Asian diplomats have warned the United States that the risk is particularly acute if Kim feels he is losing respect with the North Korean military and government elite.

Pentagon leaders also worry that in the current charged environment, either leader or his military might misinterpret the other’s intentions. So far, the White House has pursued a sometimes confusing three-part strategy of tougher economic sanctions, military threats and an offer of negotiations.

Chinese tourists stand on the Tumen bridge linking China and North Korea on Sept. 10, 2017. (AP)

“We don’t know how their means of communication and behavior will be,” Secretary of State Rex Tillerson said Wednesday. “How the decision-maker or the people that are closer to the decision-maker are going to behave is something we will have to understand and learn.”

Trump declared Tuesday while addressing the U.N. General Assembly that “the United States has great strength and patience, but if it is forced to defend itself or its allies, we will have no choice but to totally destroy North Korea.”

North Korea’s official Korean Central News Agency on Friday referred to Trump’s speech as “rubbish.” “This thrice-cursed sophism made by the mentally deranged hooligan has shocked the whole world,” the news agency said.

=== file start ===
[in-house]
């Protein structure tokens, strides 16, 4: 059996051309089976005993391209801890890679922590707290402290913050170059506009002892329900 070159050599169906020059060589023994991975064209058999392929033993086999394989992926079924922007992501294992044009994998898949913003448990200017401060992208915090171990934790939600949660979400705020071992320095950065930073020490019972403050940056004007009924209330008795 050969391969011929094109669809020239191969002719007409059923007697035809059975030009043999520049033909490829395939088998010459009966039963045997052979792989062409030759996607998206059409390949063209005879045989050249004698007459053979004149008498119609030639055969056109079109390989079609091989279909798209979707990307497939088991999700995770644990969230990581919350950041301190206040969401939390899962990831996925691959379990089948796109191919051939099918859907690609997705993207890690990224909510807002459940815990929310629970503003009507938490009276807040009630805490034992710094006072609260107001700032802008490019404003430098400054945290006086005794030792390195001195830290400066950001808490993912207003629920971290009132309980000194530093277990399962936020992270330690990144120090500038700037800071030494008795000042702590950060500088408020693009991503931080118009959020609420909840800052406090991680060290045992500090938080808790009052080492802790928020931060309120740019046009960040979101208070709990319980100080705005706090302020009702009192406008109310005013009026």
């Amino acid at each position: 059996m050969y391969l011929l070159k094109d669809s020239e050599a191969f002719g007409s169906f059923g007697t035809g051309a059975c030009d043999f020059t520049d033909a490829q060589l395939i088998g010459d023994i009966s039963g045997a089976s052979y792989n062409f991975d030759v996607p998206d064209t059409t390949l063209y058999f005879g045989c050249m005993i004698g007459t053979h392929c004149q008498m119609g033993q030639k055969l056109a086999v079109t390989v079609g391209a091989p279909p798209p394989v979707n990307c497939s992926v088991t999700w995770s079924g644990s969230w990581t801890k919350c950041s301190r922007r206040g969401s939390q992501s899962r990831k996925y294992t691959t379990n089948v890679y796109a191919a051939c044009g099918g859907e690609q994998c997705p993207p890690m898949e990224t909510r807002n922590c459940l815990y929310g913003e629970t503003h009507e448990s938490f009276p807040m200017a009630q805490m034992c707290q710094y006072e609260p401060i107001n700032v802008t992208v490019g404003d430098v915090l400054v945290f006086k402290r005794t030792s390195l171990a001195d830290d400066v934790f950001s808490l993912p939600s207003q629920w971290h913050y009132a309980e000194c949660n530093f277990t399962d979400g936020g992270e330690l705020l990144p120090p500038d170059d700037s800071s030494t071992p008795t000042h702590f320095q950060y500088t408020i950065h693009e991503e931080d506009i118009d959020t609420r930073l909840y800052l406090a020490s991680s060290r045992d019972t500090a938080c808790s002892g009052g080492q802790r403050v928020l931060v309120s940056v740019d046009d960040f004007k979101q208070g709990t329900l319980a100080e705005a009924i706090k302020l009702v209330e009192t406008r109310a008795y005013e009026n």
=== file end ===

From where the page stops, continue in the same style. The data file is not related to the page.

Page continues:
The exchange of insults came as China on Friday disputed Trump’s claim that it has joined a new round of punishing economic sanctions against its communist ally.

Unveiling the penalties Thursday, Trump said that Chinese President Xi Jinping had ordered Chinese banks to cease conducting business with North Korean entities. He welcomed the move as “very bold” and “somewhat unexpected.”

But on Friday, China’s Foreign Ministry spokesman denied that Beijing had agreed to go that far.

“As far as I know, what you have mentioned just now is not consistent with the facts,” spokesman Lu Kang said at a regular news conference in response to a question about Trump’s comments.

Rising tension and the threat of a new war on the Korean Peninsula shaped Trump’s four days of diplomatic discussions at the United Nations. He met with the leaders of Japan and South Korea — U.S. allies directly threatened by North Korea — and mocked Kim as “Rocket Man” on a “suicide mission” before announcing sweeping new U.S. financial sanctions.

Kim did not attend the session, and neither did Xi or Russian President Vladi­mir Putin, whose nation also does business with North Korea.